New Tool Spotlight: The Autism Program Environment Rating Scale

Does your school or program provide a high-quality education for students on the autism spectrum? Are there effective supports in place for learning, development, and participation? You can uncover the answers you need with the new Autism Program Environment Rating Scale, developed by experts Samuel L. Odom, Ph.D., Ann M. Sam, Ph.D., & Ann W. Cox, Ph.D.

Today’s post highlights the benefits of these two assessments, what they evaluate, how they’re administered, and more!

What is the APERS?

The Autism Program Environment Rating Scale for Preschool/Elementary (APERS-PE) and Middle/High School (APERS-MH) are in-depth assessments that evaluate the quality of educational programs for preschool through high school students with autism. Filling the need for a reliable tool focused specifically on the unique learning needs of autistic students, the APERS draws on observations, interviews, and reviews of student records to yield ratings of key domains critical to program quality.

Why was a tool like the APERS needed?

The APERS matters because quality matters. The quality of a program is the foundation on which teachers and other service providers may implement evidence-based practices. Poor program environments are unstructured, do not have clear routines, lack clearly defined and individualized goals, do not engage in instruction that targets goals, have little cross-disciplinary collaboration, and have poor relationships with families. Such settings aren’t good for autistic children and youth or for the adults working in them. Implementation of evidence-based practices is nearly impossible in such settings, and federal law does require that teachers and service providers base their instruction on research-based practices.

What domains do the APERS tools assess?

Both APERS-PE and APERS-MH look at the following 10 domains critical to program quality:

  • Learning Environments
  • Positive Learning Climate
  • Assessment and IEP Development
  • Curriculum and Instruction
  • Communication
  • Social Competence
  • Personal Independence and Competence
  • Interfering Behavior
  • Family Involvement
  • Teaming

The APERS-MH also covers an additional domain: Post-Secondary Transition Planning

What are the benefits of using the APERS?

Use the APERS to:

  • Measure what matters. The APERS assesses program features that are most likely to influence the learning and behavior of autistic students.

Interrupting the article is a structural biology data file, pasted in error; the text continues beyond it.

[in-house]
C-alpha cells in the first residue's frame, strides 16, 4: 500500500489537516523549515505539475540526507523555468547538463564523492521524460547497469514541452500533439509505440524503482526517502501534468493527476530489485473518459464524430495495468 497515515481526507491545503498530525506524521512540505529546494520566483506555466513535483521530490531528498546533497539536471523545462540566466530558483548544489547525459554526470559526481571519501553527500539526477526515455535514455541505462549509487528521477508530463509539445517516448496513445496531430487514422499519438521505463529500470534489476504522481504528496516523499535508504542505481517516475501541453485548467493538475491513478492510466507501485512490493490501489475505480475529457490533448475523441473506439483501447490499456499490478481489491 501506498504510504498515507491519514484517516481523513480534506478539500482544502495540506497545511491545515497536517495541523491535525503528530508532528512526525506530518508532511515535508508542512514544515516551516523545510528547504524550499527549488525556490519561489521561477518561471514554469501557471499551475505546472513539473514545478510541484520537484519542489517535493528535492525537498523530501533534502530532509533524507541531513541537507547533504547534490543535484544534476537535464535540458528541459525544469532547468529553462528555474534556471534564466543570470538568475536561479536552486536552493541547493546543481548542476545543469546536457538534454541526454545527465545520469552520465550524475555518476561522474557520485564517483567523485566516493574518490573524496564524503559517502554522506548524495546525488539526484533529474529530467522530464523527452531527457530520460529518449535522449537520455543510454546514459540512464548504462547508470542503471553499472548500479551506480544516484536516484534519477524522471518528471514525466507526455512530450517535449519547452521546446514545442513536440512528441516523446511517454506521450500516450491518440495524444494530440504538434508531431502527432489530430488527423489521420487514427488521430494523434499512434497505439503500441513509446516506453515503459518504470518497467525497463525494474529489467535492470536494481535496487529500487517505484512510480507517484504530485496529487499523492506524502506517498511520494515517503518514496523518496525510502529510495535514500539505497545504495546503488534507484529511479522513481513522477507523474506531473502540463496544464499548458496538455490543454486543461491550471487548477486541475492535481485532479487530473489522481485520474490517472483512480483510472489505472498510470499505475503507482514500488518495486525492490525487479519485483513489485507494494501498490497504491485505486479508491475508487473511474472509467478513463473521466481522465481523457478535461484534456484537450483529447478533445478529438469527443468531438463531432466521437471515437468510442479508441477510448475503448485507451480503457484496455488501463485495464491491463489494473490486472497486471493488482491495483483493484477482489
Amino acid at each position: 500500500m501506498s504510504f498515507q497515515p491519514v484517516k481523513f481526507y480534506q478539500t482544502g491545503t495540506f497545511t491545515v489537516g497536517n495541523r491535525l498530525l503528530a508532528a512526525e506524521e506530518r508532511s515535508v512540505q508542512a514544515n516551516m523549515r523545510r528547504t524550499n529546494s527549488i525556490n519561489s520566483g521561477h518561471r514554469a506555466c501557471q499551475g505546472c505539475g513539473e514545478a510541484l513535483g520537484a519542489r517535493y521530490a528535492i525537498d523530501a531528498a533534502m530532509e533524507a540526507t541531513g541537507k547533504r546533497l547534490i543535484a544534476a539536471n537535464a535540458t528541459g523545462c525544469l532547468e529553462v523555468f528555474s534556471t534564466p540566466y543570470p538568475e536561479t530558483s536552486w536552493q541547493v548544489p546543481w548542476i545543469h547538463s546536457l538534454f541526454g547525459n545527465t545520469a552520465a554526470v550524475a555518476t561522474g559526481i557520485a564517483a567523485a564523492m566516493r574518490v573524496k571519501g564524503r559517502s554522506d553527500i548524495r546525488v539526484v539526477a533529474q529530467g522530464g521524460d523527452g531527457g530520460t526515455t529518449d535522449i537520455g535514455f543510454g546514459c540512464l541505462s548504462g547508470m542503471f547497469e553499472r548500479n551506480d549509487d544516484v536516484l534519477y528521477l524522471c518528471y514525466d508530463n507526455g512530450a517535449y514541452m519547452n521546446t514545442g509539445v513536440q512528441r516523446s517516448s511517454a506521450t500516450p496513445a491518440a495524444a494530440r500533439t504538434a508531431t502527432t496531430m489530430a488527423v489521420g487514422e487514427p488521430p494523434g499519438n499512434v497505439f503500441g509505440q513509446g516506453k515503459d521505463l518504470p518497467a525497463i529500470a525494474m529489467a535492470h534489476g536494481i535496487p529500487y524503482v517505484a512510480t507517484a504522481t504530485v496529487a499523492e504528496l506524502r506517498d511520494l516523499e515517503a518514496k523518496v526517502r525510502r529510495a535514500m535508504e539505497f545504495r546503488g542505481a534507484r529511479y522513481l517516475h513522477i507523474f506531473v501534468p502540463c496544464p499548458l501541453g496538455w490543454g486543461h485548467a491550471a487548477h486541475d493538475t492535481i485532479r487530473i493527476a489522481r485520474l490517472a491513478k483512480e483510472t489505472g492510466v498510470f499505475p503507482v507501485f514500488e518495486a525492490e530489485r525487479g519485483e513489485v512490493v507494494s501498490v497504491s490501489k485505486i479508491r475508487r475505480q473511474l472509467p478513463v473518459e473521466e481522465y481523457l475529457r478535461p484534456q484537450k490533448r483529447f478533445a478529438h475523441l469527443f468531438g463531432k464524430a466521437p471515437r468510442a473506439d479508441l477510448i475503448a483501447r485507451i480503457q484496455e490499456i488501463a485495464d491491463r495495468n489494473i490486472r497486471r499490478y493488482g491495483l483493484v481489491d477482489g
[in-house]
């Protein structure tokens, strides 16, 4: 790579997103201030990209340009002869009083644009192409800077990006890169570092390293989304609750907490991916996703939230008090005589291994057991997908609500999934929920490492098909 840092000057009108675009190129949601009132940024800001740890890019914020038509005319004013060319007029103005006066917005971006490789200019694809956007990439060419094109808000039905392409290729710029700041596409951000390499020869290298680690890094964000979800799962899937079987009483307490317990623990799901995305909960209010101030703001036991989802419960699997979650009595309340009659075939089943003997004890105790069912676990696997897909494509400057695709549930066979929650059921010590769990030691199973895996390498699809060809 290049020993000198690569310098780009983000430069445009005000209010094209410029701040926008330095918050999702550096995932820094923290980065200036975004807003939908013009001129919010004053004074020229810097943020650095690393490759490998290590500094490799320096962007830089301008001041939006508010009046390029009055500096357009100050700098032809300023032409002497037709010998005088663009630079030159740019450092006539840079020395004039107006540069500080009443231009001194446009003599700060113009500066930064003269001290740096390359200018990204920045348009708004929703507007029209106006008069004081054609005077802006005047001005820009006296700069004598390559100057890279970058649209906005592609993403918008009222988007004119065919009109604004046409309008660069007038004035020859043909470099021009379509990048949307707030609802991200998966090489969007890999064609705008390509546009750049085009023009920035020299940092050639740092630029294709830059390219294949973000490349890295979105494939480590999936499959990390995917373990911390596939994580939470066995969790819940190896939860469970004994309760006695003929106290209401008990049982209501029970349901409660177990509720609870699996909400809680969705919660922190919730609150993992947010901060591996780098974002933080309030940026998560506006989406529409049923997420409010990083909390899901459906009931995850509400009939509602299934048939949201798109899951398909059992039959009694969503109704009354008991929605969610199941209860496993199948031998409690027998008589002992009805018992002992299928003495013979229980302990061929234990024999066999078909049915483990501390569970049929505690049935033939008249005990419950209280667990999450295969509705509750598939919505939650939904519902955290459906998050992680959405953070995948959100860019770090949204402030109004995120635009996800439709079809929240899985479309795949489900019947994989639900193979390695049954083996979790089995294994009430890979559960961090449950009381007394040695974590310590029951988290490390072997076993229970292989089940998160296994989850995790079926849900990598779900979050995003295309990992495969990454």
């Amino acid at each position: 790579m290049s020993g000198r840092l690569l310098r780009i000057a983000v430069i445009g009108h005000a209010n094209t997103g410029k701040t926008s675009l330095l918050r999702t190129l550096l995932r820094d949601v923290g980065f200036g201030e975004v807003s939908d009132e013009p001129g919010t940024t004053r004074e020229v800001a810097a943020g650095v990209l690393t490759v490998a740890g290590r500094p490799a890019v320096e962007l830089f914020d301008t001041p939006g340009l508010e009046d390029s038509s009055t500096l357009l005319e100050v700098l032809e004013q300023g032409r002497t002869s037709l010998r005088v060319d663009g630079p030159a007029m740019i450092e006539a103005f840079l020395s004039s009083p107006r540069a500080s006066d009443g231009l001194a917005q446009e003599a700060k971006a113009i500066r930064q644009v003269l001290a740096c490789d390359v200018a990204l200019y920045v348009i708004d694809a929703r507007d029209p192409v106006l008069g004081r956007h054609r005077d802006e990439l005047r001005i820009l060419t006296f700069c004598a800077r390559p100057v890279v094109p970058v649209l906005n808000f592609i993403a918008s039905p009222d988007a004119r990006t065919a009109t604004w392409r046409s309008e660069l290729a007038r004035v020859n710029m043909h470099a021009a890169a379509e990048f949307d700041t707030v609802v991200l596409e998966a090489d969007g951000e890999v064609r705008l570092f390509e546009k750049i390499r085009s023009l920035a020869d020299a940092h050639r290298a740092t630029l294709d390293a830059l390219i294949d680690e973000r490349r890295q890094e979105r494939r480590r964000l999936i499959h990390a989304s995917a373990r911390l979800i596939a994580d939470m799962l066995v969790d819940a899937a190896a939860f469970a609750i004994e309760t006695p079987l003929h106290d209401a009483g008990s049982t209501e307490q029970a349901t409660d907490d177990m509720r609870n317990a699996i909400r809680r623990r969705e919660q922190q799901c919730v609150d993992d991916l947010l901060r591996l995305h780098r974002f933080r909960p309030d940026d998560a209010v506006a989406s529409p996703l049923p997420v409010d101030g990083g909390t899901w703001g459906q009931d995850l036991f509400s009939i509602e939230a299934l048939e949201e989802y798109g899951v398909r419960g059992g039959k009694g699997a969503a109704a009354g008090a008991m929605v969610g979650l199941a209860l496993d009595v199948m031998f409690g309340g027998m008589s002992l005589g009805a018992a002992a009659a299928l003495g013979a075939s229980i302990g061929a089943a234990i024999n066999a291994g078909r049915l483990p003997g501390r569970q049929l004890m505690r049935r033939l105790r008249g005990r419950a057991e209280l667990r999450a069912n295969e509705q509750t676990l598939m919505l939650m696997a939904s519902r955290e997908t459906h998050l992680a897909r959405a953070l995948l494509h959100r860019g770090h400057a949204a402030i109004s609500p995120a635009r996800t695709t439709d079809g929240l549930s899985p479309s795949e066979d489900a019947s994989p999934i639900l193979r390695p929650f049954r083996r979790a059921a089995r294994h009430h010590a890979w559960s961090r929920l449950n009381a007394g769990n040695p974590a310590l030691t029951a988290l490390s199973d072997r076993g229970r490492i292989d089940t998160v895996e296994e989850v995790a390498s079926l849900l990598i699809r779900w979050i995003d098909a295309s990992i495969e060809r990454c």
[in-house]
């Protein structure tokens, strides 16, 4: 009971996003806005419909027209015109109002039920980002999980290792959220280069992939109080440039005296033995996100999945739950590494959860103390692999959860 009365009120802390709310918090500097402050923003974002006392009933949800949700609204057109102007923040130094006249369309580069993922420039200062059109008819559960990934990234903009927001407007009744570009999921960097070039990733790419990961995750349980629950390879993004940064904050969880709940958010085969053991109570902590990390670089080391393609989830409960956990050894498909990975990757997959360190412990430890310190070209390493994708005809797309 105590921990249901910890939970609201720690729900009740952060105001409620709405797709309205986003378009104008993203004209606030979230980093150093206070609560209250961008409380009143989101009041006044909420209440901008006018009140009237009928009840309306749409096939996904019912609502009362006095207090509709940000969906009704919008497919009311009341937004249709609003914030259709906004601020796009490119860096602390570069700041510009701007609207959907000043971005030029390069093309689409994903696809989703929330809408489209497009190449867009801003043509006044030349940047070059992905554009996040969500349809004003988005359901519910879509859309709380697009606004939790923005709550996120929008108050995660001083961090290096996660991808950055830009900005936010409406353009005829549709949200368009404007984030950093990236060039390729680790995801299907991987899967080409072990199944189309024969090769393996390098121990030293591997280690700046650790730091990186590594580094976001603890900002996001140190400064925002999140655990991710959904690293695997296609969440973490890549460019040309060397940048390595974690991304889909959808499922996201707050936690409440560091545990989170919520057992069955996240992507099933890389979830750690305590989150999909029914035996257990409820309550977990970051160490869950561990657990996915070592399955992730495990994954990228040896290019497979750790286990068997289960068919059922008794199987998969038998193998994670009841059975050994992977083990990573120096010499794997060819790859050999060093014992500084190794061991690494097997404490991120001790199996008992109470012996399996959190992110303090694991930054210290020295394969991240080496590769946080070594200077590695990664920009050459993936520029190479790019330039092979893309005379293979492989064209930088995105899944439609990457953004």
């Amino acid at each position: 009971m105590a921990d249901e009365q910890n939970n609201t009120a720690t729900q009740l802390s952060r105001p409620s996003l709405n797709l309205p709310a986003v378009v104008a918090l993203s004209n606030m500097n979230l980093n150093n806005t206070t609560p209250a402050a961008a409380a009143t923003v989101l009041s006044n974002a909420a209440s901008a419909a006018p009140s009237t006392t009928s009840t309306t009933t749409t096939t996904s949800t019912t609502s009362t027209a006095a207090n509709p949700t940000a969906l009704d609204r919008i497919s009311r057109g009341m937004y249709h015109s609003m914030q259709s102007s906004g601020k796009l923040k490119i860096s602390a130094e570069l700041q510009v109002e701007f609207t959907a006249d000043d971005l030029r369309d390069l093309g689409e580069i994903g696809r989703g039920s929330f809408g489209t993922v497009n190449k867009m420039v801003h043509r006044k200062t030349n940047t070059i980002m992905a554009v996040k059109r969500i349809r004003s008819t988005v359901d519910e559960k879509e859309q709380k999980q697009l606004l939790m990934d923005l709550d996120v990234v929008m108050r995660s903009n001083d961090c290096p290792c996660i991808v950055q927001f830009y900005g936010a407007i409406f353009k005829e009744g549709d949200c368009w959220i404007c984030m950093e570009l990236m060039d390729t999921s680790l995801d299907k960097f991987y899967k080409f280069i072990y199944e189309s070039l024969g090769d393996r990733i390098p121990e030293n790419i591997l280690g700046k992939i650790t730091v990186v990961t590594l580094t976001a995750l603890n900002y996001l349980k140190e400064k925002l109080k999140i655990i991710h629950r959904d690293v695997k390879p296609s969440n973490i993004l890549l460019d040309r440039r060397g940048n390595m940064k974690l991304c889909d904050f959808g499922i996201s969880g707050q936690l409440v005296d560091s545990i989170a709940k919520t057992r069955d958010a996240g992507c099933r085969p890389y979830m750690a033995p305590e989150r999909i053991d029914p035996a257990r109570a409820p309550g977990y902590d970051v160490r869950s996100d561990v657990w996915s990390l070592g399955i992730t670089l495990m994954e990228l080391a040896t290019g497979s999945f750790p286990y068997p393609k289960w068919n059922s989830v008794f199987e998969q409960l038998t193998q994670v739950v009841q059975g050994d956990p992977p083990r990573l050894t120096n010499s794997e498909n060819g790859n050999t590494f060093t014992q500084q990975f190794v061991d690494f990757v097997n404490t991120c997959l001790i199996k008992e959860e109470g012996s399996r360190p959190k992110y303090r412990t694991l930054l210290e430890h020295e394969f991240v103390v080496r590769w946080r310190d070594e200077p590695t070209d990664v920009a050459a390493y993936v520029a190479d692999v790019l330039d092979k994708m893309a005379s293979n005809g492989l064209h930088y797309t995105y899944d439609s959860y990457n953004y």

• Get clear and actionable results. Detailed scores and easy-to-read graphics of results help you pinpoint your program’s strengths and take action to resolve challenges.
  • Inform professional development. The assessment helps you determine where teachers might need more training and support.
  • Provide proof of quality. APERS data is a powerful way to demonstrate the quality of your program to decision makers and families.

Is the APERS exclusively for inclusive classrooms?

The APERS tools are ideal for use with all classroom types: inclusive classrooms, self-contained classrooms, and programs that combine elements of both.

Are the APERS assessments reliable and valid?

Yes—studies have demonstrated that APERS is a reliable and valid measure of quality. The APERS has been used to document change across time as well as difference between intervention approaches designed to improve quality. (The User’s Guides for each tool include an in-depth look at the psychometric features of the APERS.)

How does an APERS assessment work?

To complete the assessment, a trained APERS rater—such as an autism specialist or a school psychologist—visits the program. The rater reviews student records for two to three focal students with autism, interviews school personnel and parents of the focal students, and observes the students during their school day, taking notes throughout the process. Then the rater completes an electronic scoring tool, which automatically generates item scores, overall program scores, scores for each domain (and dimensions within the domains), and graphs that provide a visual snapshot of the program. The rater writes up a report and shares results with school personnel for use in quality improvement.

Also included is an optional Self-Assessment used by teachers and other service providers to guide them in program improvement plans. It can also be used as part of performance reviews and as a tool for communicating with families about program features.

Is APERS training recommended?

Yes, training is strongly recommended for all APERS raters. APERS training is provided through Frank Porter Graham Child Development Institute (FPG) at the University of North Carolina at Chapel Hill.

An excellent way to document your program’s strengths and make a plan to address areas for improvement, the APERS is your first step toward building better educational experiences for autistic learners. You can order the tools at the links below!

NOTE: APERS work was made possible by grants from multiple funding agencies. The Office of Special Education Programs funded the National Professional Development Center for Autism Spectrum Disorder (Grant No. H325G070004), through which the APERS was originally developed. The middle/high school version of the APERS was further developed through the Center on Secondary Education for Students with Autism Spectrum Disorder (Grant No. R324C120006), funded through the Institute of Education Sciences (IES). The preschool/elementary version of the APERS was further developed through the Efficacy Study of Elementary Learners with Autism (Grant No. R324A150047), also funded through IES. The opinions expressed herein, however, are those of the authors and do not represent views of the Institute or of the U.S. Department of Education.

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